We can see from Jesus' prayer and from our own experience (and from the history of man) that mankind is not at one with God, yet that is God's aim. Satan motivated Adam and Eve, and subsequently all the rest of mankind, to separate themselves from God. As long as Satan can keep us separated from Him, salvation is impossible. Satan's thinking, which was passed on to Adam and Eve and then to us, is that we all have the right to set our own standards or codes of right and wrong. He has convinced mankind that they have the same prerogatives and that these Satan-inspired, man-made standards can produce abundant prosperity, good health, peace, and a sense of well-being in our lives.

But they do not, and that is the problem! Humbling oneself means giving up that devilish notion and submitting to what God says. He has given us free moral agency to choose whether to obey His standards and codes, not the freedom to set our own.

John W. Ritenbaugh
Division, Satan, Humility


 

John 17:21-23

Christ's request refers to a oneness in unity, as a unit, of agreement. This same principle is found in Philippians 2:5, "Let this mind be in you which was also in Christ Jesus"—to be one in mind, one in heart, one in spirit.

John W. Ritenbaugh
The Nature of God: Elohim


 

John 17:21

Christ is indicating a union: "That you might be unified, with the Father, in the same way that the Father and the Son are."

John W. Ritenbaugh
What Is the Work of God Now? (Part 3)


 

1 Corinthians 1:9

This particular verse is written in such a way as to be translated either "with" or "in": Our fellowship is with Christ, or our fellowship is in Christ. It can go either way. The case is both subjective and objective in I Corinthians 1:9.

Fellowship means "sharing," "communion with," "companionship with," or "association with." We have been called into an association—a companionship, a fellowship, a communion—with Christ. All these words are synonyms. The only difference might be the degree of the intimacy that is expressed. In addition, fellowship indicates people having things in common—they do things together because they share common interests. What we have in common is our love for Christ.

We are drawn to the brethren because of the common tie—the common love for the same Person. Even when we meet people in the church for the very first time, we do not feel as though they are perfect strangers to us because of that commonality. We recognize the spirit or attitude that emanates from them. It is almost something that we can feel or see because our senses seem to be attuned to it. This is why world travelers with the church say that they can go into another congregation and know that it is of the same Spirit as the one that they traveled from.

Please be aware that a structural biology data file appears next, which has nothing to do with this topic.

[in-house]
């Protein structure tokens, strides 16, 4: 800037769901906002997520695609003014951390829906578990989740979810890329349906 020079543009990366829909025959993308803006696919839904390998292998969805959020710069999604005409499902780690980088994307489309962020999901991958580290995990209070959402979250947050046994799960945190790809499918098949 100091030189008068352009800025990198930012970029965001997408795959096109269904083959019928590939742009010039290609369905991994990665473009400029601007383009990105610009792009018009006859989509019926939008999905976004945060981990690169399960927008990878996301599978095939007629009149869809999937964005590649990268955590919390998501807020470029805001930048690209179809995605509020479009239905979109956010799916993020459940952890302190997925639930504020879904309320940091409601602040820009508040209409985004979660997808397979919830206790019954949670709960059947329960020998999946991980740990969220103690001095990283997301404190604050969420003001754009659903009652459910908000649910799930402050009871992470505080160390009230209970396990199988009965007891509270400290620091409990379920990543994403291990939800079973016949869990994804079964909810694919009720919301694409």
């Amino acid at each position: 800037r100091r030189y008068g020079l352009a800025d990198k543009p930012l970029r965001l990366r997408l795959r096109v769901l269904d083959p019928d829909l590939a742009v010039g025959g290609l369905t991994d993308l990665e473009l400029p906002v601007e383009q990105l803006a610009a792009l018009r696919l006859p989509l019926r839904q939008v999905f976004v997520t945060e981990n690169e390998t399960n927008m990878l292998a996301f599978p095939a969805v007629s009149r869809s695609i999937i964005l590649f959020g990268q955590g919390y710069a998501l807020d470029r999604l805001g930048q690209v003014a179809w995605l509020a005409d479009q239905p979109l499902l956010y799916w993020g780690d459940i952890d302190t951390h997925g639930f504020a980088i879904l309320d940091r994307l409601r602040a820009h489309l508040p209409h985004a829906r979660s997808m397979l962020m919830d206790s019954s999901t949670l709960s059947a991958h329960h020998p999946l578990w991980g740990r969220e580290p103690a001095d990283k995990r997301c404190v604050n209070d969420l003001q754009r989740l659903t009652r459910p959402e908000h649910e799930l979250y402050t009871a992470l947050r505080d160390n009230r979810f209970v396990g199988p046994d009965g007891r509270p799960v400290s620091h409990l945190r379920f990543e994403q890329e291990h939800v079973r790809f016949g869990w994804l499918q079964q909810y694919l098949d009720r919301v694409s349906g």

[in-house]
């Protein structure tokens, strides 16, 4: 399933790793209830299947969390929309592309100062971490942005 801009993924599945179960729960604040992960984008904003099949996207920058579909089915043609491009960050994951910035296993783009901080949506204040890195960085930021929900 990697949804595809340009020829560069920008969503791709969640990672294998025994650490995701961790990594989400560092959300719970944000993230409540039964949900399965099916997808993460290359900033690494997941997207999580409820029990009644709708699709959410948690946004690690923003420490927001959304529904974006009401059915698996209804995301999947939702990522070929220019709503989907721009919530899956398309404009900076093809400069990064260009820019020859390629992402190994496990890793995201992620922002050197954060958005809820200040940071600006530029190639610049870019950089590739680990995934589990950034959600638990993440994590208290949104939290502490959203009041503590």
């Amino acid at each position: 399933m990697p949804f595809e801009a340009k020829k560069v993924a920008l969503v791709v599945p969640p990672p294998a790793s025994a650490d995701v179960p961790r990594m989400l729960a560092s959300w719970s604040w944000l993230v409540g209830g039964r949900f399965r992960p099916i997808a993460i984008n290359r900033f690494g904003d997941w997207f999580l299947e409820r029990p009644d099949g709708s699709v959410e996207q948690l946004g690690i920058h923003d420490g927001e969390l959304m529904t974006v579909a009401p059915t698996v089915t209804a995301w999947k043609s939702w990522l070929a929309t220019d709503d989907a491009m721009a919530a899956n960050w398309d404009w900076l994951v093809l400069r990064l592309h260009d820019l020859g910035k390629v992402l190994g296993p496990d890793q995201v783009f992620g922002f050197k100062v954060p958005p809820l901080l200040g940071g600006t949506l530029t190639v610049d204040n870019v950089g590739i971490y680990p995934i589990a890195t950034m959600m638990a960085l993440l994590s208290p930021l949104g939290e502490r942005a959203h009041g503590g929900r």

There is a bond or union between us because we love the same Person. To the Christian, then, Christ's friend is our friend. We are members of the same body. We are children in the same Family. We are soldiers in the same army. We are pilgrims on the same road. These same analogies are used many places in the Bible.

John W. Ritenbaugh
How to Know We Love Christ


 

1 Corinthians 1:10-13

Dictionaries define an idol as "any object of ardent or excessive devotion or admiration." If we obey the dictates of a person, church, or some other group contrary to the direct commands of God, we are guilty of idolatry. The individual or group becomes the idol, replacing God.

Martin G. Collins
The Second Commandment


 

1 Corinthians 1:10-12

There is no doubt that the church is now badly divided—and it shows no evidence of reuniting—yet we are all commanded to speak the same things.

Paul goes on to use the words "mind" and "judgment." Mind is actually related to the power of observation—the way that we see things. He is saying we all need to see things in the same way. Judgment deals with the forming of an opinion.

The Corinthians obviously did not all see things the same way, and they therefore could not possibly come to the same opinion. So they did the natural thing and divided. They did not actually leave the congregation, but cliques formed within it, and the members were not at peace with one another.

Why did they not see things the same way? The context shows it depended upon whom each person decided he would use as his authority. Some used Paul, some Apollos, some Peter, and of course, some Christ. There is no evidence that those named as authorities were divided, but people made it seem so. No wonder they were divided! Today, sadly, many are doing the same thing.

John W. Ritenbaugh
Unity (Part 2): God's Pattern of Leadership


 

1 Corinthians 1:10